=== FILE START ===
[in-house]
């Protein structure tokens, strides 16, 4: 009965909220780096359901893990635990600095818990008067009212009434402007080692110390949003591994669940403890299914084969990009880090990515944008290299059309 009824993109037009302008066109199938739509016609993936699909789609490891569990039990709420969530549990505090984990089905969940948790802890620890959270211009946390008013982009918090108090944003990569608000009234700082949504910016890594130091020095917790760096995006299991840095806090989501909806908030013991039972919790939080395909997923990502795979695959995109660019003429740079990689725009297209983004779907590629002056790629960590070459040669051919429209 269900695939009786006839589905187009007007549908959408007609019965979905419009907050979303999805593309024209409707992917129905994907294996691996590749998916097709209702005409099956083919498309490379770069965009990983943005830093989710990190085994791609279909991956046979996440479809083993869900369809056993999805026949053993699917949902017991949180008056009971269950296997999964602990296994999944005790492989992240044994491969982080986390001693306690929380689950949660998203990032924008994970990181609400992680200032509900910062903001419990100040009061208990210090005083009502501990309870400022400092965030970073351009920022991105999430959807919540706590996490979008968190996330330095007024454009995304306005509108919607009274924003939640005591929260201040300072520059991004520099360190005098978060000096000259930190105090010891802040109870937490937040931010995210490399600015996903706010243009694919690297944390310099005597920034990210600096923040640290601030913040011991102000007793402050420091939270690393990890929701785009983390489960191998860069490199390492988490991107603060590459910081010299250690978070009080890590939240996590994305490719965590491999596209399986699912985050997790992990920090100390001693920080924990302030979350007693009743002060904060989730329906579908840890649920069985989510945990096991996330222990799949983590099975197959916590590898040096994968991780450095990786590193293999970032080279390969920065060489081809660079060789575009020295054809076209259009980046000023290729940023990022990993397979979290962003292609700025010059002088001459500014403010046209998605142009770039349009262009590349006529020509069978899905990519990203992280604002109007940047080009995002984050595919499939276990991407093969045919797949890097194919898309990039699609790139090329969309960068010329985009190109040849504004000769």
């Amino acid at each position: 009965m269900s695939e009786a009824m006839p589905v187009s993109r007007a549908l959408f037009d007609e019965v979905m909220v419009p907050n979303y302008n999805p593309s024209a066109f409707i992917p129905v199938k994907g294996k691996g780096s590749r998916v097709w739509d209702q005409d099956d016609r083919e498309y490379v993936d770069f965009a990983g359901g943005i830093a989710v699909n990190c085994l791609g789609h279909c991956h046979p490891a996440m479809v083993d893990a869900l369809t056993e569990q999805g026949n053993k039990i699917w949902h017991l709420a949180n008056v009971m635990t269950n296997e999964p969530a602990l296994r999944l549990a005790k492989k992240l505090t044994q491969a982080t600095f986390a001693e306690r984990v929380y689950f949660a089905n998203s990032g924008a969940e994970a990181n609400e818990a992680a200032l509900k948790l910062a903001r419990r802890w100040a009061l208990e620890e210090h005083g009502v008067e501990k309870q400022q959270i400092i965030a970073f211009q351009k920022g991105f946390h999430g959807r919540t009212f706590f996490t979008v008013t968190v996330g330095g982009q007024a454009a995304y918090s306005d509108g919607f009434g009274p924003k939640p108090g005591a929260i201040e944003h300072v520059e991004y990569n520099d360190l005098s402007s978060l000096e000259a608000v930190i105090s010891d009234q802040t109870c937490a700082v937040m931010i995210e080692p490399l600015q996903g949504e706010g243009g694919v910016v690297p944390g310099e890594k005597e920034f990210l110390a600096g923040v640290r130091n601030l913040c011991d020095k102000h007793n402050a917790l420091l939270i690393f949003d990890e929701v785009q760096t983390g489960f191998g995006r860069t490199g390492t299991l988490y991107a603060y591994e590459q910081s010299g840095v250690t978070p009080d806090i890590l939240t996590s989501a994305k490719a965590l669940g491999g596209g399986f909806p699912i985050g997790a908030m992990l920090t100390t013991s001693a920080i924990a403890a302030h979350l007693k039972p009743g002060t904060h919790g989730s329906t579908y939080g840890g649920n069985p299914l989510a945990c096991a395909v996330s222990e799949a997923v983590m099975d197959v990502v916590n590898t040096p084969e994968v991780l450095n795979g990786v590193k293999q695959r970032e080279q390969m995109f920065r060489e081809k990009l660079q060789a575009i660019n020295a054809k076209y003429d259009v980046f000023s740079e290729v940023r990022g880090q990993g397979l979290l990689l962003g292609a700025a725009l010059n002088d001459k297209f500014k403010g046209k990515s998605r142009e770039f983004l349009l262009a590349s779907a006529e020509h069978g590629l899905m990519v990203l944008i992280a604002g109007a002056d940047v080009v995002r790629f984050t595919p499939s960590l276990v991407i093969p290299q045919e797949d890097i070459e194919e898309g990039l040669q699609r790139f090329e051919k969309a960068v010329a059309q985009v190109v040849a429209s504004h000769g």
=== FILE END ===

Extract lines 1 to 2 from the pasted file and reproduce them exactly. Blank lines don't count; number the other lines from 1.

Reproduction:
[in-house]
């Protein structure tokens, strides 16, 4: 009965909220780096359901893990635990600095818990008067009212009434402007080692110390949003591994669940403890299914084969990009880090990515944008290299059309 009824993109037009302008066109199938739509016609993936699909789609490891569990039990709420969530549990505090984990089905969940948790802890620890959270211009946390008013982009918090108090944003990569608000009234700082949504910016890594130091020095917790760096995006299991840095806090989501909806908030013991039972919790939080395909997923990502795979695959995109660019003429740079990689725009297209983004779907590629002056790629960590070459040669051919429209 269900695939009786006839589905187009007007549908959408007609019965979905419009907050979303999805593309024209409707992917129905994907294996691996590749998916097709209702005409099956083919498309490379770069965009990983943005830093989710990190085994791609279909991956046979996440479809083993869900369809056993999805026949053993699917949902017991949180008056009971269950296997999964602990296994999944005790492989992240044994491969982080986390001693306690929380689950949660998203990032924008994970990181609400992680200032509900910062903001419990100040009061208990210090005083009502501990309870400022400092965030970073351009920022991105999430959807919540706590996490979008968190996330330095007024454009995304306005509108919607009274924003939640005591929260201040300072520059991004520099360190005098978060000096000259930190105090010891802040109870937490937040931010995210490399600015996903706010243009694919690297944390310099005597920034990210600096923040640290601030913040011991102000007793402050420091939270690393990890929701785009983390489960191998860069490199390492988490991107603060590459910081010299250690978070009080890590939240996590994305490719965590491999596209399986699912985050997790992990920090100390001693920080924990302030979350007693009743002060904060989730329906579908840890649920069985989510945990096991996330222990799949983590099975197959916590590898040096994968991780450095990786590193293999970032080279390969920065060489081809660079060789575009020295054809076209259009980046000023290729940023990022990993397979979290962003292609700025010059002088001459500014403010046209998605142009770039349009262009590349006529020509069978899905990519990203992280604002109007940047080009995002984050595919499939276990991407093969045919797949890097194919898309990039699609790139090329969309960068010329985009190109040849504004000769």